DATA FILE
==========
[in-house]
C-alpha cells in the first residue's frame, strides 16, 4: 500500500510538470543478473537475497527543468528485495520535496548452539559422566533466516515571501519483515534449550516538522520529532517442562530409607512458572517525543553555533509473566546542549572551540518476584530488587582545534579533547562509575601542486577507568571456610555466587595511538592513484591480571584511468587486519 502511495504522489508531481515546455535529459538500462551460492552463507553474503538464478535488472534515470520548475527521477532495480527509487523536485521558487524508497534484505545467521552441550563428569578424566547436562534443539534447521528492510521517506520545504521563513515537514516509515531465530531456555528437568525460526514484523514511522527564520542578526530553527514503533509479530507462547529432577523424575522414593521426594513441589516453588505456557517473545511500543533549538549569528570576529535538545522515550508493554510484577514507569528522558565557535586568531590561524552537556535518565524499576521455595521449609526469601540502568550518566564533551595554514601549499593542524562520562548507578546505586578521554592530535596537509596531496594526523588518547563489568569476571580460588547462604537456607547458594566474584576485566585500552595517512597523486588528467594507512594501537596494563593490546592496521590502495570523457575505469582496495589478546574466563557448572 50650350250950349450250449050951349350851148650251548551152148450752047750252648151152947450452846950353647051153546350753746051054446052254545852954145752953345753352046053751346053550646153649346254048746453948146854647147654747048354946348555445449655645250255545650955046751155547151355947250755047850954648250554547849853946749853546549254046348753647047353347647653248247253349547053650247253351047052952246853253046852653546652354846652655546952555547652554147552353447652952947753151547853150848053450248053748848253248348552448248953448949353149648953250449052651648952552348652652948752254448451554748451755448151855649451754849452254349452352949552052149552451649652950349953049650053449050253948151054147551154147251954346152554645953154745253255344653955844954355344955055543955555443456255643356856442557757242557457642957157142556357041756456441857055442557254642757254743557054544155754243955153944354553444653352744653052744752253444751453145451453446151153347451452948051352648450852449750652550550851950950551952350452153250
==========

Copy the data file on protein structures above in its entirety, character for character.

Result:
[in-house]
C-alpha cells in the first residue's frame, strides 16, 4: 500500500510538470543478473537475497527543468528485495520535496548452539559422566533466516515571501519483515534449550516538522520529532517442562530409607512458572517525543553555533509473566546542549572551540518476584530488587582545534579533547562509575601542486577507568571456610555466587595511538592513484591480571584511468587486519 502511495504522489508531481515546455535529459538500462551460492552463507553474503538464478535488472534515470520548475527521477532495480527509487523536485521558487524508497534484505545467521552441550563428569578424566547436562534443539534447521528492510521517506520545504521563513515537514516509515531465530531456555528437568525460526514484523514511522527564520542578526530553527514503533509479530507462547529432577523424575522414593521426594513441589516453588505456557517473545511500543533549538549569528570576529535538545522515550508493554510484577514507569528522558565557535586568531590561524552537556535518565524499576521455595521449609526469601540502568550518566564533551595554514601549499593542524562520562548507578546505586578521554592530535596537509596531496594526523588518547563489568569476571580460588547462604537456607547458594566474584576485566585500552595517512597523486588528467594507512594501537596494563593490546592496521590502495570523457575505469582496495589478546574466563557448572 50650350250950349450250449050951349350851148650251548551152148450752047750252648151152947450452846950353647051153546350753746051054446052254545852954145752953345753352046053751346053550646153649346254048746453948146854647147654747048354946348555445449655645250255545650955046751155547151355947250755047850954648250554547849853946749853546549254046348753647047353347647653248247253349547053650247253351047052952246853253046852653546652354846652655546952555547652554147552353447652952947753151547853150848053450248053748848253248348552448248953448949353149648953250449052651648952552348652652948752254448451554748451755448151855649451754849452254349452352949552052149552451649652950349953049650053449050253948151054147551154147251954346152554645953154745253255344653955844954355344955055543955555443456255643356856442557757242557457642957157142556357041756456441857055442557254642757254743557054544155754243955153944354553444653352744653052744752253444751453145451453446151153347451452948051352648450852449750652550550851950950551952350452153250